By Bill Keller (New York Times)
October 14, 2012
America has Jerry Sandusky. Britain has Jimmy Savile.
Sandusky you know; the predatory Penn State football coach was sentenced last week to spend his remaining years in prison for raping boys who looked up to him. Savile you may have missed; a venerable British TV personality who died last year, he is now at the center of a posthumous scandal unspooling in London. His appetites ran mostly to adolescent girls, but otherwise the parallels are striking. In both cases, the story is not just one of individual villainy but of the failure of a trusted institution, if not a flaw in the wider culture.
Perhaps you’ve had your fill of these sordid accounts — the celebrity gropers, the pedophile priests, the fondling in the locker room shower, the witnesses who look the other way. But Savile’s case is worth mulling, if only because the institution in which his serial child abuse took place is one of the most respected media organizations in the world, a putative shrine to truth and accountability: the BBC. And in the early days of the scandal the revered broadcaster has faced the same questions of dereliction or outright cover-up that dogged Penn State and the Catholic Church when they experienced their respective outbreaks of infamy.
To appreciate Jimmy Savile’s place in English culture, imagine a combination of Dick Clark of “American Bandstand” and Jerry Lewis, maestro of the muscular dystrophy telethon. Savile was the longest-serving host of the immensely popular BBC music show “Top of the Pops,” and the star of another long-running show called “Jim’ll Fix It,” in which he pulled strings to grant the wishes of supplicants, mostly children. Like Sandusky, he buffed his reputation by throwing himself into charity work. Like Sandusky he seems to have used his philanthropy both to identify vulnerable children for his personal sport and to inoculate himself against suspicion. The good deeds helped earn Savile two knighthoods, one bestowed by the queen, the other by the pope. He was Sir Jimmy, confidant — or at least photo-op accessory — of royals, prime ministers, even Beatles.
Like Sandusky, he cultivated an aura of flamboyant eccentricity. The Penn State coach was a prankster and a knucklehead, a perpetual adolescent, which served as a plausibly benign explanation for all his prodding and grabbing. It was just Jerry being Jerry. Savile was a gregarious goofball who lived with his mother, and who sported a blond pageboy haircut, pink-tinted glasses, garish track suits and fat cigars. Being the man-child Pied Piper of the pubescent was his shtick, his job, and cover for a brutal cunning.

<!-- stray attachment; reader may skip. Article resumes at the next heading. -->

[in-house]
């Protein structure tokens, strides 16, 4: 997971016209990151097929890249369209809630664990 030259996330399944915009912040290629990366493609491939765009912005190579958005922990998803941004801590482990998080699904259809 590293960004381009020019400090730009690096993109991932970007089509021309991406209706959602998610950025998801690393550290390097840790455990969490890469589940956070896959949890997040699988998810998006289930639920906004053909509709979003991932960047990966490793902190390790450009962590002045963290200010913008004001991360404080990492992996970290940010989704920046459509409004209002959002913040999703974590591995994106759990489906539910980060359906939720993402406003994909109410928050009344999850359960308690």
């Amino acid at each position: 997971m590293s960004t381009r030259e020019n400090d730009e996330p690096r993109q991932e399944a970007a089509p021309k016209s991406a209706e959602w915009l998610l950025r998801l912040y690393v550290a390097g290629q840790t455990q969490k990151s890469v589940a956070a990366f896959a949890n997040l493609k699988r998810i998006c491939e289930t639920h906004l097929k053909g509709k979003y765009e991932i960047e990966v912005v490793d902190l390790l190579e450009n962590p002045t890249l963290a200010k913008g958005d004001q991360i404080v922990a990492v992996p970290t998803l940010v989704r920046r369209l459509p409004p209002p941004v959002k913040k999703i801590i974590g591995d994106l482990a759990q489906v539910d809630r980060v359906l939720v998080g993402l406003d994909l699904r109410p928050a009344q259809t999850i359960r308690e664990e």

The testimony of his accusers describes what Malcolm Gladwell calls, in a shuddersome study of Sandusky’s ilk published in The New Yorker last month, “child-molester tradecraft.” You have “the subtle early maneuvers of victim selection,” the screening out of children who object or who are supervised closely by parents, the testing, ingratiating, “grooming” and “desensitizing the target with an ever-expanding touch,” the escalation of abuse.
Gossip about Savile’s fondling of young teenagers was rife, but never rose to a level deemed newsworthy during his life. But on Oct. 3 the investigative program “Exposure,” on the rival ITV network, aired a damning documentary. It included interviews with five women who described being sexually abused as teenagers and with colleagues who witnessed compromising behavior. After that, the deluge. London police now say they are pursuing more than 300 leads, and that they believe Savile abused girls as young as 13 over the course of four decades — in his BBC dressing room, in hospitals where he was a benefactor, in the back of his white Rolls-Royce.
It turns out that the BBC’s own investigative show, “Newsnight,” had also delved into Savile’s history, but ended up killing the program last December. It would have run a few weeks before a BBC holiday tribute to the memory of Jimmy Savile.
The BBC rides on the taxpayers’ subsidy — and at times rides a high horse — so the story has inspired some gloating. Media mogul and BBC-hater Rupert Murdoch, no doubt happy to have a distraction from the grubby behavior of his phone-hacking tabloids, found in the Savile uproar a chance to tweak two of his fiercest rival news organizations at once. He reminded his Twitter followers that the recent head of British Broadcasting, Mark Thompson, will soon take over as chief executive of The New York Times Company. “Look to new CEO to shake up NYT,” Murdoch tweeted, “unless recalled to BBC to explain latest scandal.”